The soil bacterium Agrobacterium tumefaciens has a special place in plant biology. Through a rare inter-kingdom DNA transfer, the bacteria move some of their genes into their host's genome, thereby inducing the host cells to proliferate and produce opines, which are nutrients sources for the pathogen. Agrobacterium's ability to transfer DNA makes can be adapted to introduce other genes, such as those encoding useful traits, into plant genomes. The development of Agrobacterium as a tool to transform plants is a landmark event in modern plant biology. This new "Teaching Tool in Plant Biology" provides an introduction to Agrobacterium tumefaciens and related species, focusing on their modes of pathogenicity, their usefulness as tools for plant transformation, and their use as a model for the study of plant-pathogen interactions.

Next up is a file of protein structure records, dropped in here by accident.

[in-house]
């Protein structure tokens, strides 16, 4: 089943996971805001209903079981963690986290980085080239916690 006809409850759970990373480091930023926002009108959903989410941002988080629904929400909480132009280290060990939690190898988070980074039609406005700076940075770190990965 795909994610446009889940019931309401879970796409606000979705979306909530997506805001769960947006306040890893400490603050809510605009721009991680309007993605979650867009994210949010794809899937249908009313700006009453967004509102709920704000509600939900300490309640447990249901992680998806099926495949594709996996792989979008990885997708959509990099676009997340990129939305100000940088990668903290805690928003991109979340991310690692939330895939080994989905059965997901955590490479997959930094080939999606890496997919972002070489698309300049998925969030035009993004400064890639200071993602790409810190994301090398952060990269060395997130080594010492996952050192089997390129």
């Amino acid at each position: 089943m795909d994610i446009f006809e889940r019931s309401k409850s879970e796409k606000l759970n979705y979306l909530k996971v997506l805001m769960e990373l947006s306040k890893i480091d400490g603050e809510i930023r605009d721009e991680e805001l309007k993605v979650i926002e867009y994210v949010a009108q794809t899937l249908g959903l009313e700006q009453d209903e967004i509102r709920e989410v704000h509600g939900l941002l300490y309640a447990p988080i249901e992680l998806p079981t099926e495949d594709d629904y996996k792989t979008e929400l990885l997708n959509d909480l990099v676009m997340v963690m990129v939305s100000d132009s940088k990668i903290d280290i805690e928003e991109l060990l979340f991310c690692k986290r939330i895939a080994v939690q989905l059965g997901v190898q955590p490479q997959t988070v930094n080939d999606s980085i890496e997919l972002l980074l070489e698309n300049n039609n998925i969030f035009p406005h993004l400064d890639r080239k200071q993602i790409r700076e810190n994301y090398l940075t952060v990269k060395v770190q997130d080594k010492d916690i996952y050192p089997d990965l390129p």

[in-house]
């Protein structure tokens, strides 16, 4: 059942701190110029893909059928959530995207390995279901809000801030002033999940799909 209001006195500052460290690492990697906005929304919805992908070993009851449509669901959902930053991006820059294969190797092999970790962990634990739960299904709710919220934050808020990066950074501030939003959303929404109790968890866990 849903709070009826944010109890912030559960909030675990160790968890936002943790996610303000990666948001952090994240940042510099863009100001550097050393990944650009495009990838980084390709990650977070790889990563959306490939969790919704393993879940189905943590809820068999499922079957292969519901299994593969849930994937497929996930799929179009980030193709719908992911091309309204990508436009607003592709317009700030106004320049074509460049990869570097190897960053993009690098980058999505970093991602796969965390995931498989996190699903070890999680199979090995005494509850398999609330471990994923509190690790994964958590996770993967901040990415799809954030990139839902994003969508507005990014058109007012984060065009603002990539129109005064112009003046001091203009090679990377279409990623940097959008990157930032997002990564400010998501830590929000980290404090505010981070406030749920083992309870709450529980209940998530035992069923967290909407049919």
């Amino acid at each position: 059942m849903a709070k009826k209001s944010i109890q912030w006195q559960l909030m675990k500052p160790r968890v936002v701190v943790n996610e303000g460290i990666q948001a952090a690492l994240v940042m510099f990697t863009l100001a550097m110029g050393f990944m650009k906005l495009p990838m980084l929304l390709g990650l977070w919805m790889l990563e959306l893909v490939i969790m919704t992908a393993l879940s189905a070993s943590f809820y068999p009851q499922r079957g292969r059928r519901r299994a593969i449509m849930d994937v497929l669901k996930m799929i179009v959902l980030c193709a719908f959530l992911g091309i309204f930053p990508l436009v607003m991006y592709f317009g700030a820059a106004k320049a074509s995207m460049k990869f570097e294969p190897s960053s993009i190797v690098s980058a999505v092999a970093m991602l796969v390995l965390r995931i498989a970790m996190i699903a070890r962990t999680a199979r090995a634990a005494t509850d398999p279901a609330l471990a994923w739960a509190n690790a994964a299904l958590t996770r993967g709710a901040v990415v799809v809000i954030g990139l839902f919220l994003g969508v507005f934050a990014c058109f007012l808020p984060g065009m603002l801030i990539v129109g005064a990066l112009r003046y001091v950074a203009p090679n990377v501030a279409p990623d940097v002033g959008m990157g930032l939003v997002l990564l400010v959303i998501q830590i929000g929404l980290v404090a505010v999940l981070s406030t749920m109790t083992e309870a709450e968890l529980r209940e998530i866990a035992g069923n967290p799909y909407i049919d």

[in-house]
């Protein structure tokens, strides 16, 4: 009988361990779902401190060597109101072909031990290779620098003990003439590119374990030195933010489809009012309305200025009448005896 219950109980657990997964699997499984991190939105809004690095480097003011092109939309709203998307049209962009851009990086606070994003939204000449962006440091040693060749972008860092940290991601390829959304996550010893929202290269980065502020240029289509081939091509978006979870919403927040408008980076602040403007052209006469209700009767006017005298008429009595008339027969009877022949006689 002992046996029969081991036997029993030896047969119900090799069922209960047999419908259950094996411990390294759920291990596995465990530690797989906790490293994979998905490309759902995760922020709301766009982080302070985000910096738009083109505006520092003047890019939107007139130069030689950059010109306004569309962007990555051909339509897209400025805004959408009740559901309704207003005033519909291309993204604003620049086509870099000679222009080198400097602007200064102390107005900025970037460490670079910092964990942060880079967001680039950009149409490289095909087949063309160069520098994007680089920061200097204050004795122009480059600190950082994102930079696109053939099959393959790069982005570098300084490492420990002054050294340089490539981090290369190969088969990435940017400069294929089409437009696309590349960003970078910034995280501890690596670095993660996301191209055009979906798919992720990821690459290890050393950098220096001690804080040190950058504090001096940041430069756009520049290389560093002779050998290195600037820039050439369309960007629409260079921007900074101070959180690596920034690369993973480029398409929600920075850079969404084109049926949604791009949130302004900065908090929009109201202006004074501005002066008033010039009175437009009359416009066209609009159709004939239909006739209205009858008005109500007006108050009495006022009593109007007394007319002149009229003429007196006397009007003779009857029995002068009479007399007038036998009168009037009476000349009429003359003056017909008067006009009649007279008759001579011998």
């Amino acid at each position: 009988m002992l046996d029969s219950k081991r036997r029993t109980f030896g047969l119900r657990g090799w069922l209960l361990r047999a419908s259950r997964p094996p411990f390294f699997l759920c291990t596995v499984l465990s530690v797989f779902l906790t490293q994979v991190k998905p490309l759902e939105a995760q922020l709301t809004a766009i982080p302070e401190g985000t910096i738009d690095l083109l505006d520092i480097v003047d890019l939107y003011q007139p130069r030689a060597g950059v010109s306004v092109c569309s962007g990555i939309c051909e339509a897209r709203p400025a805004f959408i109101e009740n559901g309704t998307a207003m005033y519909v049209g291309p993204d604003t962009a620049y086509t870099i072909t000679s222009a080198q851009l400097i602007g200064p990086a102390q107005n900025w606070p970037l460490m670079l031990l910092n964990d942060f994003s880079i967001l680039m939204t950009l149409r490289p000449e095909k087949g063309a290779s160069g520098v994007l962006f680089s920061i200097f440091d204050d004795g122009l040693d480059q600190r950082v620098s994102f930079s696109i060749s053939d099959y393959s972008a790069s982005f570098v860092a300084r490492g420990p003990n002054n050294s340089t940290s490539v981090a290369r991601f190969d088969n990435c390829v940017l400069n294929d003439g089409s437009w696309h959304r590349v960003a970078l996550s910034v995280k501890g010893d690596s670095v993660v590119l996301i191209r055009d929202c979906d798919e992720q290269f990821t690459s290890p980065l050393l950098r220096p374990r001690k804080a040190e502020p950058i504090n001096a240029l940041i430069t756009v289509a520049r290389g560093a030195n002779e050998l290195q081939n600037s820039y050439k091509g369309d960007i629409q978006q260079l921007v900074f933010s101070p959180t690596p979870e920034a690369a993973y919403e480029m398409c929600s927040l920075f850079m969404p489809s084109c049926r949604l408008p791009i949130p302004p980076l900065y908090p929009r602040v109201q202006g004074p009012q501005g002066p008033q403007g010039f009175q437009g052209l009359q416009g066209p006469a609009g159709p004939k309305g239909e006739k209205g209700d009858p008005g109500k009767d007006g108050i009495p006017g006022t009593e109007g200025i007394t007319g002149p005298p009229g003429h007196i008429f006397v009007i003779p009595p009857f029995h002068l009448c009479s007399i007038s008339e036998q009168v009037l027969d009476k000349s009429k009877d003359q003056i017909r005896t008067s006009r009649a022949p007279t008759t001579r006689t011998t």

Find it here: http://www.plantcell.org/site/teachingtools/TTPB23.xhtml (subscription to Plant Cell or ASPB membership required).
Via Mary Williams, Nicolas Denancé, Suayib Üstün